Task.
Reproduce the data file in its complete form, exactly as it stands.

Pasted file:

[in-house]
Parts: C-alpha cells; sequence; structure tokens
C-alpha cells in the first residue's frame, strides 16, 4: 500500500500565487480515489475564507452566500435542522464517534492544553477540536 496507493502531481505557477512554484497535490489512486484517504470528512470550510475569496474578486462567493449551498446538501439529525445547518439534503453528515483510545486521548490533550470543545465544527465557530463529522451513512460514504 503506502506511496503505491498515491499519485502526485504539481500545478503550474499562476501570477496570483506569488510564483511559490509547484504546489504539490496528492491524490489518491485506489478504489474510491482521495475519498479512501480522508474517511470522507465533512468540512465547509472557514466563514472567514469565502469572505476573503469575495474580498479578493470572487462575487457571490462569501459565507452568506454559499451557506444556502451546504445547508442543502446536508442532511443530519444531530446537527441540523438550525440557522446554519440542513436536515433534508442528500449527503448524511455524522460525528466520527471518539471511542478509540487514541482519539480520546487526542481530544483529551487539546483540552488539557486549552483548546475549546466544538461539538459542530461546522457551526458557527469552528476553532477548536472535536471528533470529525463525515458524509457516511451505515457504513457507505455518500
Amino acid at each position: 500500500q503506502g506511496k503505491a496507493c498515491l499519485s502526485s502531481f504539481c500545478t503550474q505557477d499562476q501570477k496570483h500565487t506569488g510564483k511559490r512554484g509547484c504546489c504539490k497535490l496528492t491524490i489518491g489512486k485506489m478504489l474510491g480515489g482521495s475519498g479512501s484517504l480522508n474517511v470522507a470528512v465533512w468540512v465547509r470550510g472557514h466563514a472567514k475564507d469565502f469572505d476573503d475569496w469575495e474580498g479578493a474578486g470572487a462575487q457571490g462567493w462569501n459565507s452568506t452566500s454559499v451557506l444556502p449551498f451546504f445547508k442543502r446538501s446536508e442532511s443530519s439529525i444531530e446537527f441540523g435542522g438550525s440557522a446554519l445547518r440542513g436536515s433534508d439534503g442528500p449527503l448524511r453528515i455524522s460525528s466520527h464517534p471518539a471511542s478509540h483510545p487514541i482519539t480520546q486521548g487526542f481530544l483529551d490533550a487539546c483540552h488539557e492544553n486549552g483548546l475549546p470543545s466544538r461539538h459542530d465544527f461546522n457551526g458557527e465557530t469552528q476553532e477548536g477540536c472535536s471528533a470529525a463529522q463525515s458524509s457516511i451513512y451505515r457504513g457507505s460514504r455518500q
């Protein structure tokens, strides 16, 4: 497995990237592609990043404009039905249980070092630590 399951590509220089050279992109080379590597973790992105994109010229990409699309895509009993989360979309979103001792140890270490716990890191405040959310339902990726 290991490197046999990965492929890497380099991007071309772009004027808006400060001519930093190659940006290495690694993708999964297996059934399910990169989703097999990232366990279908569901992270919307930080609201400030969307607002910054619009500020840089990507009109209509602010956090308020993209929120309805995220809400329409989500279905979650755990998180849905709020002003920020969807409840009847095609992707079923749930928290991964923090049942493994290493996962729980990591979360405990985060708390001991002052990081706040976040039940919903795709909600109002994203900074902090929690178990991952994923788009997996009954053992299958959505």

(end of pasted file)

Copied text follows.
[in-house]
Parts: C-alpha cells; sequence; structure tokens
C-alpha cells in the first residue's frame, strides 16, 4: 500500500500565487480515489475564507452566500435542522464517534492544553477540536 496507493502531481505557477512554484497535490489512486484517504470528512470550510475569496474578486462567493449551498446538501439529525445547518439534503453528515483510545486521548490533550470543545465544527465557530463529522451513512460514504 503506502506511496503505491498515491499519485502526485504539481500545478503550474499562476501570477496570483506569488510564483511559490509547484504546489504539490496528492491524490489518491485506489478504489474510491482521495475519498479512501480522508474517511470522507465533512468540512465547509472557514466563514472567514469565502469572505476573503469575495474580498479578493470572487462575487457571490462569501459565507452568506454559499451557506444556502451546504445547508442543502446536508442532511443530519444531530446537527441540523438550525440557522446554519440542513436536515433534508442528500449527503448524511455524522460525528466520527471518539471511542478509540487514541482519539480520546487526542481530544483529551487539546483540552488539557486549552483548546475549546466544538461539538459542530461546522457551526458557527469552528476553532477548536472535536471528533470529525463525515458524509457516511451505515457504513457507505455518500
Amino acid at each position: 500500500q503506502g506511496k503505491a496507493c498515491l499519485s502526485s502531481f504539481c500545478t503550474q505557477d499562476q501570477k496570483h500565487t506569488g510564483k511559490r512554484g509547484c504546489c504539490k497535490l496528492t491524490i489518491g489512486k485506489m478504489l474510491g480515489g482521495s475519498g479512501s484517504l480522508n474517511v470522507a470528512v465533512w468540512v465547509r470550510g472557514h466563514a472567514k475564507d469565502f469572505d476573503d475569496w469575495e474580498g479578493a474578486g470572487a462575487q457571490g462567493w462569501n459565507s452568506t452566500s454559499v451557506l444556502p449551498f451546504f445547508k442543502r446538501s446536508e442532511s443530519s439529525i444531530e446537527f441540523g435542522g438550525s440557522a446554519l445547518r440542513g436536515s433534508d439534503g442528500p449527503l448524511r453528515i455524522s460525528s466520527h464517534p471518539a471511542s478509540h483510545p487514541i482519539t480520546q486521548g487526542f481530544l483529551d490533550a487539546c483540552h488539557e492544553n486549552g483548546l475549546p470543545s466544538r461539538h459542530d465544527f461546522n457551526g458557527e465557530t469552528q476553532e477548536g477540536c472535536s471528533a470529525a463529522q463525515s458524509s457516511i451513512y451505515r457504513g457507505s460514504r455518500q
């Protein structure tokens, strides 16, 4: 497995990237592609990043404009039905249980070092630590 399951590509220089050279992109080379590597973790992105994109010229990409699309895509009993989360979309979103001792140890270490716990890191405040959310339902990726 290991490197046999990965492929890497380099991007071309772009004027808006400060001519930093190659940006290495690694993708999964297996059934399910990169989703097999990232366990279908569901992270919307930080609201400030969307607002910054619009500020840089990507009109209509602010956090308020993209929120309805995220809400329409989500279905979650755990998180849905709020002003920020969807409840009847095609992707079923749930928290991964923090049942493994290493996962729980990591979360405990985060708390001991002052990081706040976040039940919903795709909600109002994203900074902090929690178990991952994923788009997996009954053992299958959505």